b. Substantial Similarity

Even assuming that Vil's infringement claim survived the first step of the actionable copying analysis, Vil's claim would nevertheless fail at "the second step in the progression." Johnson, 409 F.3d at 18. Here, the Court must consider whether Defendants' copying "was so extensive that it rendered the offending and copyrighted works substantially similar." CMM Cable Rep, Inc., 97 F.3d at 1513 (citation omitted). Vil bears the burden of establishing substantial similarity between Defendants' work and his own. Situation Mgmt. Sys., Inc. v. ASP. Consulting LLC, 560 F.3d 53, 58 (1st Cir. 2009). "Substantial similarity exists if a reasonable, ordinary observer, upon examination of the two works, would conclude that the defendant unlawfully appropriated the plaintiff's protectable expression." Id. (internal quotation marks omitted) (quoting T-Peg, Inc. v. Vt. Timber Works, Inc., 459 F.3d 97, 108 (1st Cir. 2006)). The "ordinary observer" must "identify[] the aspects of the plaintiff's work that are protected by copyright" and "compare[] the protected elements of the plaintiff's work as a whole against the defendant's work." Id. at 58-59 (citation omitted). "However, before the foregoing comparison can take place, the plaintiff must necessarily establish the content of the copyrighted work that [he] contends was infringed." Airframe Sys., Inc.., 658 F.3d at 106. Therefore, to survive summary judgment, Vil must, at a minimum, establish the content of his copyrighted work. Id.

It is not disputed that Vil secured a certificate of registration from the U.S. Copyright Office for a "learning program" called "Learn to Read and Write is a Right." D. 29 ¶¶ 10, 18; D. 91 at 4. Vil has described this program as "a text providing ways to help kids – disadvantaged kids with tuitions, with school supplies, and to build schools." D. 94-1 at 12. As noted above, however, Vil has not produced the textual description of the Program that he filed with the U.S. Copyright Office and which is the crux of his claims. At his deposition, when asked to describe the document he filed, Vil stated that it was a "Word document, " not containing any photographs, drawings or diagrams, D. 94-1 at 9, that he "authored it as a program" and that it was "creative authorship which [he] wrote." Id. at 11. Upon further questioning, Vil testified that the document was not: (1) a literary work; (2) a musical or dramatic work; (3) a pantomime or choreographic work; (4) a pictorial, graphical, or sculptural work; (5) a motion picture or audiovisual work; (6) a sound recording; or (7) an architectural work. Id. at 11-12; see also 17 U.S.C. § 102. When asked to clarify the element of creative expression contained in the text, Vil explained that "it's something that required some intellectual thinking to come up with the whole process and to write about the program, and that's my creative work." Id. at 13. Without more, the Court cannot determine the exact contours of Vil's program, which, as a threshold matter, prevents the Court from conducting substantial similarity analysis. Nevertheless, the Court will address whether the two learning programs, as described, demonstrate a genuine issue of material fact that Defendants unlawfully appropriated Vil's copyrighted work.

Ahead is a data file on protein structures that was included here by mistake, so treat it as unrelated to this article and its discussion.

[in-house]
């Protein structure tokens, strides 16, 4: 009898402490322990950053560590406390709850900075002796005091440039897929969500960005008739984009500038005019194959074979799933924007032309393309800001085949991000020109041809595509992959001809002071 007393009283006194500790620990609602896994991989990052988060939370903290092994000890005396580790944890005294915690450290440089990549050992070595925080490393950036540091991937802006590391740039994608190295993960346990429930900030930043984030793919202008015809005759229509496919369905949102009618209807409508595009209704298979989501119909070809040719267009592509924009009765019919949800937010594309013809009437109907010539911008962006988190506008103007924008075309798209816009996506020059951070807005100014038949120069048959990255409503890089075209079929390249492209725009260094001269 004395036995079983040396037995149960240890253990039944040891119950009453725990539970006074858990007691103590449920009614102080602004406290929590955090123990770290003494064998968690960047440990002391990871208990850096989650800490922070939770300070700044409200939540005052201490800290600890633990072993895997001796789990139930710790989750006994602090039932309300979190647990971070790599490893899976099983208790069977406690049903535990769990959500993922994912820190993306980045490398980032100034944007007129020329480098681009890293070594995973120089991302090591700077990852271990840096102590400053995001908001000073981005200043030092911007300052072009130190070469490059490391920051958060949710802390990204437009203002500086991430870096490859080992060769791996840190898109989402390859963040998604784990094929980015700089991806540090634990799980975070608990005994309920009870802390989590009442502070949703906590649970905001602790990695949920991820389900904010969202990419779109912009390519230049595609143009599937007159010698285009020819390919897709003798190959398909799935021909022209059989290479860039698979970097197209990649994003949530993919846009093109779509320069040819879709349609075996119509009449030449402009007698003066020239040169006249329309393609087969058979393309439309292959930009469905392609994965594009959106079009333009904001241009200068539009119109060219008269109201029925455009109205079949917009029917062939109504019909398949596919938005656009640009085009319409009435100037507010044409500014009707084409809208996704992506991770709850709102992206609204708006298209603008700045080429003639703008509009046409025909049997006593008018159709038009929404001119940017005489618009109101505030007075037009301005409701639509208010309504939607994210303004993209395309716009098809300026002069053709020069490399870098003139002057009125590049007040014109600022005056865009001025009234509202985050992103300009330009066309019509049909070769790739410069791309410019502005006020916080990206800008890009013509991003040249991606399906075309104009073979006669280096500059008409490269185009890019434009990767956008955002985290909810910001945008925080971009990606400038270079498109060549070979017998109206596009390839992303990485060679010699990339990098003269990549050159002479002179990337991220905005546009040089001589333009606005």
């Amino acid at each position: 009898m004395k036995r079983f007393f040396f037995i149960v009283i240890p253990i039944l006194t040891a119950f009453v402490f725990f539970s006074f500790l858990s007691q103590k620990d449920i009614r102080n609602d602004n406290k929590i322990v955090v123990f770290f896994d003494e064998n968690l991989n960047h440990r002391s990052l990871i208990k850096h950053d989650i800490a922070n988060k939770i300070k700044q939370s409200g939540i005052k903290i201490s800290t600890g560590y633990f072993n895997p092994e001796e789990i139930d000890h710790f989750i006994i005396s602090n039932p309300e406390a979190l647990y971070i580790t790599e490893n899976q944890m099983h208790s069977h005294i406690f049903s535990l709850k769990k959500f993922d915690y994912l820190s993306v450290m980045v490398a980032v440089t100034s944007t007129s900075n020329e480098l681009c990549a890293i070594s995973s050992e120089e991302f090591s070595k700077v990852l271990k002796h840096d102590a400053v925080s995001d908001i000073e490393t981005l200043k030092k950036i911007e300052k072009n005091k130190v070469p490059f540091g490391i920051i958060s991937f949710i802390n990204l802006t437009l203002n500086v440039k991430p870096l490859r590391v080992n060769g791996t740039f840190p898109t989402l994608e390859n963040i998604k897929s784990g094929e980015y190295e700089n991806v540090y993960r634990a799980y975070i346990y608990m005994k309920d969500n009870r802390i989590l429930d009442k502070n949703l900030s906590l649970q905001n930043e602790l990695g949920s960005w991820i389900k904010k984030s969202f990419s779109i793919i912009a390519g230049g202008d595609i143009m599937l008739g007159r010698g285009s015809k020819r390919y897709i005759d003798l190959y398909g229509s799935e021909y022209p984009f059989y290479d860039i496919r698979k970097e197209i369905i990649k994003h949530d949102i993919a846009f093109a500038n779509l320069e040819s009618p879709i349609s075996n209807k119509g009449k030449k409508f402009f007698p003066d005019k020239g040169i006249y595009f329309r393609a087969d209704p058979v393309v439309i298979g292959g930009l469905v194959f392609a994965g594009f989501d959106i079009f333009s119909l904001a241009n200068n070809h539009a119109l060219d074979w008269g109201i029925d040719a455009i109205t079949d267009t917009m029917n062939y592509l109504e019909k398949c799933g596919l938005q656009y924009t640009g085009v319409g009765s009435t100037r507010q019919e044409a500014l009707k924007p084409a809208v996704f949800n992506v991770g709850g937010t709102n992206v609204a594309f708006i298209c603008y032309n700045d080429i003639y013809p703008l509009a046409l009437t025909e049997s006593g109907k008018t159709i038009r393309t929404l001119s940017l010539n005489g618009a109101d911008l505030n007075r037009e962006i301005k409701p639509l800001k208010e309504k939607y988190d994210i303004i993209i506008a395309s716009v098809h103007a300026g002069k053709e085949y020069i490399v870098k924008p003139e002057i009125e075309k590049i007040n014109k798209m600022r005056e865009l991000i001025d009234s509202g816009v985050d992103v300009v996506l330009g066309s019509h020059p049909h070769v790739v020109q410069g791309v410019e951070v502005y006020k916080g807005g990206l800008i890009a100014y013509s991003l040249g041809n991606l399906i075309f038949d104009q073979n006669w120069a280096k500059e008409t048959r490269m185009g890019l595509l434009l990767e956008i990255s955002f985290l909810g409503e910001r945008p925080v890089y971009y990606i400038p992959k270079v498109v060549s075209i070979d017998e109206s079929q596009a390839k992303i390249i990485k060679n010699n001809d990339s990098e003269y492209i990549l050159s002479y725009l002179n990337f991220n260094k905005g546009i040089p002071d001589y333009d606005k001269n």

Defendants argue that Vil cannot show the requisite level of originality to support a valid copyright. D. 91 at 12. Originality is "a prerequisite for copyright protection." Feist, 499 U.S. at 351. As the term is used in copyright, originality "means only that the work was independently created by the author (as opposed to copied from other works), and that it possesses at least some minimal degree of creativity." Id. at 345. This is a low threshold. Magic Mktg., Inc., 634 F.Supp. at 771. Nevertheless, "[t]here is a narrow class of cases where even admittedly independent efforts may be deemed too trivial or insignificant to support copyright protection." Id. (quoting 1 Nimmer on Copyright § 2.01[B] at 2–13). As such, "fragmentary words and phrases, " "forms of expression dictated solely by functional considerations" and "clichéd language and expressions communicating an idea which may only be conveyed in a more or less stereotyped manner" do not warrant copyright protection. Id. at 771-72 (quotation marks and citations omitted).